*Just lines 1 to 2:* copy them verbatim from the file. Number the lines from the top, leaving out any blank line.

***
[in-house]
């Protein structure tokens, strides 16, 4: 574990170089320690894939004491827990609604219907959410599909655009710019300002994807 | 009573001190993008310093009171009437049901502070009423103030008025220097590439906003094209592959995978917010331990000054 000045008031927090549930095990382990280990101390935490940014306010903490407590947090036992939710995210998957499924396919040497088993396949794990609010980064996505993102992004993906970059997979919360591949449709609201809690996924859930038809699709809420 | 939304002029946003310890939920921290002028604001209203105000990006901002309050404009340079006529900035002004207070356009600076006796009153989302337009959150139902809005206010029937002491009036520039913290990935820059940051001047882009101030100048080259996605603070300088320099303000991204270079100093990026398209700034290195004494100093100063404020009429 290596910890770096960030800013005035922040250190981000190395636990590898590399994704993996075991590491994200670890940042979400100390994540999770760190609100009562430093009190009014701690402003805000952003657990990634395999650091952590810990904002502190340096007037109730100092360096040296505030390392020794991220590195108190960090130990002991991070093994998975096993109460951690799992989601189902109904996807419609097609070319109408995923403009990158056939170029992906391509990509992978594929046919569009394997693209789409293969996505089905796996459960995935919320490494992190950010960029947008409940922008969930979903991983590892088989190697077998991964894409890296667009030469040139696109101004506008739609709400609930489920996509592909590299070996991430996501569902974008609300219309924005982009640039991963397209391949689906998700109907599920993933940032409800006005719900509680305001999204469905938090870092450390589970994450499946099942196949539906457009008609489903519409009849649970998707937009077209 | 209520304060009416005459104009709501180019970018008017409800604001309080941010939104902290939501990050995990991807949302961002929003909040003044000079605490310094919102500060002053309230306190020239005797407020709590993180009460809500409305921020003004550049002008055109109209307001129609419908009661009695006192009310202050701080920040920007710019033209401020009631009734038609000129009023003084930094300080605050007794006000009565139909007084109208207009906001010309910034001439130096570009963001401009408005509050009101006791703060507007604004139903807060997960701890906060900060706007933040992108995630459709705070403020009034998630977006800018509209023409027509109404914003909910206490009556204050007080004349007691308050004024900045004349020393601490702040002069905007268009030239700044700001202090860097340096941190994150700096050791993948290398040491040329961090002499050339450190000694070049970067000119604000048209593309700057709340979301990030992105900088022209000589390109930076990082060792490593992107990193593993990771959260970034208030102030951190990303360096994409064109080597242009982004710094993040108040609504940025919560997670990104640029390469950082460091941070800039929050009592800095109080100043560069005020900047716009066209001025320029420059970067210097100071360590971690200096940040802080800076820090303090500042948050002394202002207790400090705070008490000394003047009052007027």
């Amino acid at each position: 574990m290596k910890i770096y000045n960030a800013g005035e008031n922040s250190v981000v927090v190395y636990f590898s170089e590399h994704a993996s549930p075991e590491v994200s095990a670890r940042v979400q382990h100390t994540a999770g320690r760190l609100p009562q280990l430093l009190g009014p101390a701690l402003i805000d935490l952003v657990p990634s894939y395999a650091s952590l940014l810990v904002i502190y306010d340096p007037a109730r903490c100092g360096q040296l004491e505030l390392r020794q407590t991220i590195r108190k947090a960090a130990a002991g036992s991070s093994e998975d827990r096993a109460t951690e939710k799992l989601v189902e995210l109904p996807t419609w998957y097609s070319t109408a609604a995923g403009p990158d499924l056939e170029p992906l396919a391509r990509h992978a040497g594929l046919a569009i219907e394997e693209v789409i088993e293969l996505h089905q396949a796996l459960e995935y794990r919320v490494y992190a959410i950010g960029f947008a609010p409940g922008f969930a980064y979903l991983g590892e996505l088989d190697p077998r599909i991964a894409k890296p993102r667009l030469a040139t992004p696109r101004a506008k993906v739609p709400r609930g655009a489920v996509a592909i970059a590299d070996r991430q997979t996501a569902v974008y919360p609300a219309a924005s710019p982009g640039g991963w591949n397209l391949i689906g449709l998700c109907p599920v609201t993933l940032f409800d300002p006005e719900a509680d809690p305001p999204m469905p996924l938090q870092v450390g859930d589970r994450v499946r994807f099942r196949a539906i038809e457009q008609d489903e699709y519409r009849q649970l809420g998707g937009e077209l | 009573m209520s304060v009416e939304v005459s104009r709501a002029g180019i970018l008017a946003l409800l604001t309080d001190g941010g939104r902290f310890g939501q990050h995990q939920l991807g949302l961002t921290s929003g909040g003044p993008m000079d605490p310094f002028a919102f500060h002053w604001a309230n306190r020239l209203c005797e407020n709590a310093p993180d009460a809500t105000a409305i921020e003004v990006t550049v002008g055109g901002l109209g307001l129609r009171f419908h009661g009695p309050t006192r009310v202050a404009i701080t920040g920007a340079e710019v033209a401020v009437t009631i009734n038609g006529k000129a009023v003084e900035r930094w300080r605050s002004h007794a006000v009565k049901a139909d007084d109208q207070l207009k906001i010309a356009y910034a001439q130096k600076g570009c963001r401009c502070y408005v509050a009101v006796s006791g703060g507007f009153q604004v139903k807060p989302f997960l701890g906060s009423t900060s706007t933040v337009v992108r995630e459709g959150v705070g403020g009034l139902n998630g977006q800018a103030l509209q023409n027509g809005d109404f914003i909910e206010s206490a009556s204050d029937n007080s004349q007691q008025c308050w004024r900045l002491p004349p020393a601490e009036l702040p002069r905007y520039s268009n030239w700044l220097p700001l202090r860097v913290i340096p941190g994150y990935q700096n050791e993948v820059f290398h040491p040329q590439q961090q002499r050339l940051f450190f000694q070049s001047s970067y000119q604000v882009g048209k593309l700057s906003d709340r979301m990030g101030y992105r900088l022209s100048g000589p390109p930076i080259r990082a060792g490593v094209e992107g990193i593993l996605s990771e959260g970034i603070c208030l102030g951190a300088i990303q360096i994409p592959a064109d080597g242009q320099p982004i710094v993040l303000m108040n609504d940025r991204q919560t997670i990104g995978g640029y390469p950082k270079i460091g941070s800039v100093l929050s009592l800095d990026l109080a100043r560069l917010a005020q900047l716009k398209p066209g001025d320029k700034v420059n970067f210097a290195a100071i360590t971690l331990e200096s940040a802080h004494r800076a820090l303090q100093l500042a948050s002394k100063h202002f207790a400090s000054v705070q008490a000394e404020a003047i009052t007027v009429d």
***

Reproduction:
[in-house]
């Protein structure tokens, strides 16, 4: 574990170089320690894939004491827990609604219907959410599909655009710019300002994807 | 009573001190993008310093009171009437049901502070009423103030008025220097590439906003094209592959995978917010331990000054 000045008031927090549930095990382990280990101390935490940014306010903490407590947090036992939710995210998957499924396919040497088993396949794990609010980064996505993102992004993906970059997979919360591949449709609201809690996924859930038809699709809420 | 939304002029946003310890939920921290002028604001209203105000990006901002309050404009340079006529900035002004207070356009600076006796009153989302337009959150139902809005206010029937002491009036520039913290990935820059940051001047882009101030100048080259996605603070300088320099303000991204270079100093990026398209700034290195004494100093100063404020009429 290596910890770096960030800013005035922040250190981000190395636990590898590399994704993996075991590491994200670890940042979400100390994540999770760190609100009562430093009190009014701690402003805000952003657990990634395999650091952590810990904002502190340096007037109730100092360096040296505030390392020794991220590195108190960090130990002991991070093994998975096993109460951690799992989601189902109904996807419609097609070319109408995923403009990158056939170029992906391509990509992978594929046919569009394997693209789409293969996505089905796996459960995935919320490494992190950010960029947008409940922008969930979903991983590892088989190697077998991964894409890296667009030469040139696109101004506008739609709400609930489920996509592909590299070996991430996501569902974008609300219309924005982009640039991963397209391949689906998700109907599920993933940032409800006005719900509680305001999204469905938090870092450390589970994450499946099942196949539906457009008609489903519409009849649970998707937009077209 | 209520304060009416005459104009709501180019970018008017409800604001309080941010939104902290939501990050995990991807949302961002929003909040003044000079605490310094919102500060002053309230306190020239005797407020709590993180009460809500409305921020003004550049002008055109109209307001129609419908009661009695006192009310202050701080920040920007710019033209401020009631009734038609000129009023003084930094300080605050007794006000009565139909007084109208207009906001010309910034001439130096570009963001401009408005509050009101006791703060507007604004139903807060997960701890906060900060706007933040992108995630459709705070403020009034998630977006800018509209023409027509109404914003909910206490009556204050007080004349007691308050004024900045004349020393601490702040002069905007268009030239700044700001202090860097340096941190994150700096050791993948290398040491040329961090002499050339450190000694070049970067000119604000048209593309700057709340979301990030992105900088022209000589390109930076990082060792490593992107990193593993990771959260970034208030102030951190990303360096994409064109080597242009982004710094993040108040609504940025919560997670990104640029390469950082460091941070800039929050009592800095109080100043560069005020900047716009066209001025320029420059970067210097100071360590971690200096940040802080800076820090303090500042948050002394202002207790400090705070008490000394003047009052007027």